The Council of State, Section III, with its judgement No. 65 of 7 January 2022, returned once again on the subject and has clarified some important points regarding the application prerequisites and the binding effects on contracting authorities.

The "principle of equivalence" (of EU origin under Art. 42 of Directive 2014/24/EU) was implemented by the legislator in the Code of Contracts (Legislative Decree No. 50/2016) in Article 68 paragraphs 1 and 4, with which it states that "characteristics required for public works, services and supplies" are defined by the contracting authority by means of the identification of "technical specifications" included in the tender documents (Art. 68, paragraph 1), in compliance with the pro-competitive fee that guarantees in any case the "equal access of economic operators to the award procedure" without involving "directly or indirectly unjustified obstacles to opening public procurement to competition" (Art. 68, paragraph 4) or generating artificial or discriminatory restrictions to access the market for the purpose of undue benefit or disadvantage to certain economic operators". In other terms, it is established that the contracting authority may not exclude an offer because it does not comply with the technical specifications it had referred to, if the product offered is not "aliud pro alio", since a competitor wishing to present a product (or service) equivalent to the one requested encounters the sole limitation of the "dissimilarity of the item with respect to the one described by the lex specialis", constituting a hypothesis of "aliud pro alio not remediable" (Council of State, Sect. V, 25 July 2019, no. 5258).

Therefore in this respect, the aforesaid principle is aimed at avoiding an unreasonable limitation of the competitive comparison between economic operators, to the extent that administrative jurisprudence has repeatedly reiterated how the principle of equivalence permeates the entire discipline of public evidence, given that the possibility of admitting products to the comparison having technical specifications equivalent to those required, for the purpose of selecting the best offer, equates to, on the one hand, a constitutional principle of impartiality and good performance and freedom of economic initiative and, on the other, a Euro-unitary principle of competition. Such principles are seen as a consequence of the favor partecipationis in public tenders, by means of a legitimate exercise of technical discretion by the administration according to criteria of reasonableness and proportionality. With the principle of equivalence, it is possible to admit tenders whose subject matter substantially corresponds to the one requested and yet formally lacks the prescribed specification (among others: Council of State, Sect. IV, 7 June 2021, no. 4353).

The Council of State, with its judgement No. 65 of 7 January 2022, has clarified the application prerequisites and the binding effects on contracting authorities.

First of all, it was reiterated that the lex specialis shall expressly provide for the applicability of the principle in question, and once the equivalence of the product offered to that indicated in the tender law has been established in general terms, it is up to the interested party to prove such equivalence, while it is the obligation of the contracting authority to evaluate the actual existence of the equivalence adopted by the competitor. Nonetheless, it has been specified that when the tender documentation requires products commonly available on the market and commonly used, when accompanied by a technical data sheet clearly explaining characteristics and qualities, the tender committee may autonomously evaluate whether, despite the dissimilarity to what is required by the tender law, the item offered may nevertheless be considered equivalent. In other terms, according to the Council of State, the type of the item envisaged in the tender procedure must be assessed concretely according to its actual complexity.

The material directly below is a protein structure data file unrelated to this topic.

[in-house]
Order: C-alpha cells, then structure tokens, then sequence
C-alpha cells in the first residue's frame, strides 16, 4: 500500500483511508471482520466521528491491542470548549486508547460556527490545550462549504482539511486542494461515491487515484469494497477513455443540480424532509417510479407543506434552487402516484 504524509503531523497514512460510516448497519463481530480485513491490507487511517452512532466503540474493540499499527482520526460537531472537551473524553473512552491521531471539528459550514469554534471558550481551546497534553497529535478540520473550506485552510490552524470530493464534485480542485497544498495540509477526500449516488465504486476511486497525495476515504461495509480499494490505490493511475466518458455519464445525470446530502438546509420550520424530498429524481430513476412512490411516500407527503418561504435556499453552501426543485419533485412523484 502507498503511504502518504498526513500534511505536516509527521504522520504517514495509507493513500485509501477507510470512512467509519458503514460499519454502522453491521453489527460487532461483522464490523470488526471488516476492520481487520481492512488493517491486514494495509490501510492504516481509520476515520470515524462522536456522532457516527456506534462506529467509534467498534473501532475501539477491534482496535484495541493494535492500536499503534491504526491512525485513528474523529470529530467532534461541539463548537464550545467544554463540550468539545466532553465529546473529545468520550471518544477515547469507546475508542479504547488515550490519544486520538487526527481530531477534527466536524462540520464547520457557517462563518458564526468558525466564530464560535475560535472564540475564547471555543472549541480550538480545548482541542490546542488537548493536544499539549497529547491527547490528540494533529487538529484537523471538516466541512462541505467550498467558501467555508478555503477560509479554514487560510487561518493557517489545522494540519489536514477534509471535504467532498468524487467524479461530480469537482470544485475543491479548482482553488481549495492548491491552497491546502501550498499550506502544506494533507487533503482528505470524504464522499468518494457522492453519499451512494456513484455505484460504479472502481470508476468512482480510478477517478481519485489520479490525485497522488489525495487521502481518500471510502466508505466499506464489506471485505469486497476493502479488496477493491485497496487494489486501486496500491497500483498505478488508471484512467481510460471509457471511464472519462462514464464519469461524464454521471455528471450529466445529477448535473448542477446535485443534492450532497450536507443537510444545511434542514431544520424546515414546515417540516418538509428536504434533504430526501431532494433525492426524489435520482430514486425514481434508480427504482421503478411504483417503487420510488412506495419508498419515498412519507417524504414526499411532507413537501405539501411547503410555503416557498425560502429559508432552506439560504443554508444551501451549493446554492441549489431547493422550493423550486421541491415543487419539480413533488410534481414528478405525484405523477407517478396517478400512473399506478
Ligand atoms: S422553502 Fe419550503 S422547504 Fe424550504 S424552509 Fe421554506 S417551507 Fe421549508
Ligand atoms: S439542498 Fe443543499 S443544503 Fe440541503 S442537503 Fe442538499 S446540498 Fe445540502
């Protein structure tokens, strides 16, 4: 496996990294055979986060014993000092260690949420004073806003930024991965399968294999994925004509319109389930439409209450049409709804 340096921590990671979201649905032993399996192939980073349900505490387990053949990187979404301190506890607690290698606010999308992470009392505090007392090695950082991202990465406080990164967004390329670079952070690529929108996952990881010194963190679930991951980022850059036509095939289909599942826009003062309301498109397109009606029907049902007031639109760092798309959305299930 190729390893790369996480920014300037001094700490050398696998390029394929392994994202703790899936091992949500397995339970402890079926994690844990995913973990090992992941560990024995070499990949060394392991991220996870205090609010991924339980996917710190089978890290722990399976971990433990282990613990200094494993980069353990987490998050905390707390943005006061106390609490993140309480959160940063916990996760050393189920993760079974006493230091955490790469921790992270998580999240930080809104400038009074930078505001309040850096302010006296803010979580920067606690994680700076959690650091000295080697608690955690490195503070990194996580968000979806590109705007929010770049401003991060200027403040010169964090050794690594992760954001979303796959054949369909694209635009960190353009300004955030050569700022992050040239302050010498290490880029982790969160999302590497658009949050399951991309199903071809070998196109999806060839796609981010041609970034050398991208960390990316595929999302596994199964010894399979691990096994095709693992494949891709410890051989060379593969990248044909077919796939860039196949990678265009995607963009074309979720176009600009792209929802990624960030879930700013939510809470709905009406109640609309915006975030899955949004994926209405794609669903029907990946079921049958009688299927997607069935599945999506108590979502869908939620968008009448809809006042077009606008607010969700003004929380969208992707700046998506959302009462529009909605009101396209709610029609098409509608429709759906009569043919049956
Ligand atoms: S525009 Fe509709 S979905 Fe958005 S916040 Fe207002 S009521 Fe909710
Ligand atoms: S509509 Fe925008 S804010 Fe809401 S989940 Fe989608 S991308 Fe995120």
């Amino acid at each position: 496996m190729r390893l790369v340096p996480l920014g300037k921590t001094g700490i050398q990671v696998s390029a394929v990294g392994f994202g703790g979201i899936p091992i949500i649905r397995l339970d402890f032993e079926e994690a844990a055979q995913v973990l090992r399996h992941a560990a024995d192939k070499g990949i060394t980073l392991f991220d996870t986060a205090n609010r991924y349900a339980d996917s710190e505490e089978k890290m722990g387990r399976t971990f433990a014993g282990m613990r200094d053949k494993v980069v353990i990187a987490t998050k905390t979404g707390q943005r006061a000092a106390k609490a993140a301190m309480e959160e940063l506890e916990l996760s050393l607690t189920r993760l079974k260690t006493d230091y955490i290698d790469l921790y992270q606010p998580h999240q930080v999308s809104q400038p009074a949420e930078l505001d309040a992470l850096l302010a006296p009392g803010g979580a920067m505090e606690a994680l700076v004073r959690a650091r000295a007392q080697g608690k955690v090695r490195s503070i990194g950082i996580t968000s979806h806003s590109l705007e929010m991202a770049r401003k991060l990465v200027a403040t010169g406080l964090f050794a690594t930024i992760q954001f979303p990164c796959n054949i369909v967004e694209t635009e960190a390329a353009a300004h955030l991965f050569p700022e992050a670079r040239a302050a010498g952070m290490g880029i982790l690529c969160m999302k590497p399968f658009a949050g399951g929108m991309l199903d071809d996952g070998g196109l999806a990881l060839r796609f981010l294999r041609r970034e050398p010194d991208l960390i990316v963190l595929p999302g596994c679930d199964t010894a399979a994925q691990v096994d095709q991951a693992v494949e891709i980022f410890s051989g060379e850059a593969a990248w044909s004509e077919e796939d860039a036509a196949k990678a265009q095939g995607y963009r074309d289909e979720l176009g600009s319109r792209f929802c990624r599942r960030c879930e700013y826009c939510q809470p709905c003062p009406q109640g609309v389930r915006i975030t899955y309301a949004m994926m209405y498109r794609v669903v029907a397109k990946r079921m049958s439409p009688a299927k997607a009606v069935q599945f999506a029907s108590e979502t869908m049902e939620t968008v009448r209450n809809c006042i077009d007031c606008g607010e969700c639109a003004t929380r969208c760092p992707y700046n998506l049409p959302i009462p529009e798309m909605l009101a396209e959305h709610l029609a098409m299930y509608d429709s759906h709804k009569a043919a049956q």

Secondly, the judgment reiterates a further principle concerning the significance of the report of the court -appointed technical consultant in administrative proceedings. In this perspective, it should be noted that the evaluations expressed by the appointed consultants are not binding for the judge, who may legitimately disregard them by means of a critical evaluation that is, however, based on the results of the proceedings and is adequately and logically motivated.

The Council of State reiterates the principle according to which the judge is peritus peritorum, however, if the adjudicating body decides to deviate from the findings of the appointed experts, it must in particular, indicate the elements it used to deem unacceptable the arguments on which the verifier (or consultant) based himself, i.e. the evidence, the evaluation criteria and the logical-legal arguments to reach a decision that differs from the opinion of said consultant.

The content of this article is intended to provide a general guide to the subject matter. Specialist advice should be sought about your specific circumstances.